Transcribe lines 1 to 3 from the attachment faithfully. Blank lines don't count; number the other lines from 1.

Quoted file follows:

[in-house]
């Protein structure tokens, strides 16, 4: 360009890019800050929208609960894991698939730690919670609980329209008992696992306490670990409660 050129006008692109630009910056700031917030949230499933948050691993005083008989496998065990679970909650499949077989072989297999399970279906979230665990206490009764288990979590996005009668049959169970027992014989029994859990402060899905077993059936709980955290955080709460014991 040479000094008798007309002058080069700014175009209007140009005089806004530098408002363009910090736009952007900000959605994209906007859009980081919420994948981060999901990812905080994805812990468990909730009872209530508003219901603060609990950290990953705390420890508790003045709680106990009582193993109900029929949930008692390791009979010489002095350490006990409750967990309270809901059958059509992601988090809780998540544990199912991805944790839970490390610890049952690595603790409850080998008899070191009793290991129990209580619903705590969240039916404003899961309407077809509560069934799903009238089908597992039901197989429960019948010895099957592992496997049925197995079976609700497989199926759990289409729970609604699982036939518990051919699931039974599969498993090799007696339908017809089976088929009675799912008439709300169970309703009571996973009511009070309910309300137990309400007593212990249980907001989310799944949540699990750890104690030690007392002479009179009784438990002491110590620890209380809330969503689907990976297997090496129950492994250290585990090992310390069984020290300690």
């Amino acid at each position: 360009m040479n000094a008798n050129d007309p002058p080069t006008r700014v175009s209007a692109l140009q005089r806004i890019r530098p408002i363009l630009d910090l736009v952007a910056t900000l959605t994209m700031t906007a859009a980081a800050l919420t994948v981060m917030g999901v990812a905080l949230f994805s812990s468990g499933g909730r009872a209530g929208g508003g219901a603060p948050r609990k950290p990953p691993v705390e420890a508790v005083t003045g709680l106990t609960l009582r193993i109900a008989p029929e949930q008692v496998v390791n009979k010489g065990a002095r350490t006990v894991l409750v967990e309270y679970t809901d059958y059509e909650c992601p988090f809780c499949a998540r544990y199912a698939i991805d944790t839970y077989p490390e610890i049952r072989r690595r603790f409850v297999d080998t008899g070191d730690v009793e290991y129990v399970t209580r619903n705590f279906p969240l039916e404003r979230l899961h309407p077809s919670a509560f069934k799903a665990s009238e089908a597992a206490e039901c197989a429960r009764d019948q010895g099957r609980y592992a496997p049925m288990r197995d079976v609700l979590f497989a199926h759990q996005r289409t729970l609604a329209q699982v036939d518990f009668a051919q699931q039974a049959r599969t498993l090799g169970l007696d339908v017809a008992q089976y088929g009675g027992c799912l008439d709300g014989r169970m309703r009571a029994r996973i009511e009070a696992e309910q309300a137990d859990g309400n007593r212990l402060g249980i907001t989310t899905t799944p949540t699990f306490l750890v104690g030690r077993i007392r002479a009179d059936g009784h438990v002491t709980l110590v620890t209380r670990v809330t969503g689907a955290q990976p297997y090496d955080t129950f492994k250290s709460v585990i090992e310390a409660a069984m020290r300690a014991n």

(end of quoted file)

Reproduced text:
[in-house]
């Protein structure tokens, strides 16, 4: 360009890019800050929208609960894991698939730690919670609980329209008992696992306490670990409660 050129006008692109630009910056700031917030949230499933948050691993005083008989496998065990679970909650499949077989072989297999399970279906979230665990206490009764288990979590996005009668049959169970027992014989029994859990402060899905077993059936709980955290955080709460014991 040479000094008798007309002058080069700014175009209007140009005089806004530098408002363009910090736009952007900000959605994209906007859009980081919420994948981060999901990812905080994805812990468990909730009872209530508003219901603060609990950290990953705390420890508790003045709680106990009582193993109900029929949930008692390791009979010489002095350490006990409750967990309270809901059958059509992601988090809780998540544990199912991805944790839970490390610890049952690595603790409850080998008899070191009793290991129990209580619903705590969240039916404003899961309407077809509560069934799903009238089908597992039901197989429960019948010895099957592992496997049925197995079976609700497989199926759990289409729970609604699982036939518990051919699931039974599969498993090799007696339908017809089976088929009675799912008439709300169970309703009571996973009511009070309910309300137990309400007593212990249980907001989310799944949540699990750890104690030690007392002479009179009784438990002491110590620890209380809330969503689907990976297997090496129950492994250290585990090992310390069984020290300690």
């Amino acid at each position: 360009m040479n000094a008798n050129d007309p002058p080069t006008r700014v175009s209007a692109l140009q005089r806004i890019r530098p408002i363009l630009d910090l736009v952007a910056t900000l959605t994209m700031t906007a859009a980081a800050l919420t994948v981060m917030g999901v990812a905080l949230f994805s812990s468990g499933g909730r009872a209530g929208g508003g219901a603060p948050r609990k950290p990953p691993v705390e420890a508790v005083t003045g709680l106990t609960l009582r193993i109900a008989p029929e949930q008692v496998v390791n009979k010489g065990a002095r350490t006990v894991l409750v967990e309270y679970t809901d059958y059509e909650c992601p988090f809780c499949a998540r544990y199912a698939i991805d944790t839970y077989p490390e610890i049952r072989r690595r603790f409850v297999d080998t008899g070191d730690v009793e290991y129990v399970t209580r619903n705590f279906p969240l039916e404003r979230l899961h309407p077809s919670a509560f069934k799903a665990s009238e089908a597992a206490e039901c197989a429960r009764d019948q010895g099957r609980y592992a496997p049925m288990r197995d079976v609700l979590f497989a199926h759990q996005r289409t729970l609604a329209q699982v036939d518990f009668a051919q699931q039974a049959r599969t498993l090799g169970l007696d339908v017809a008992q089976y088929g009675g027992c799912l008439d709300g014989r169970m309703r009571a029994r996973i009511e009070a696992e309910q309300a137990d859990g309400n007593r212990l402060g249980i907001t989310t899905t799944p949540t699990f306490l750890v104690g030690r077993i007392r002479a009179d059936g009784h438990v002491t709980l110590v620890t209380r670990v809330t969503g689907a955290q990976p297997y090496d955080t129950f492994k250290s709460v585990i090992e310390a409660a069984m020290r300690a014991n």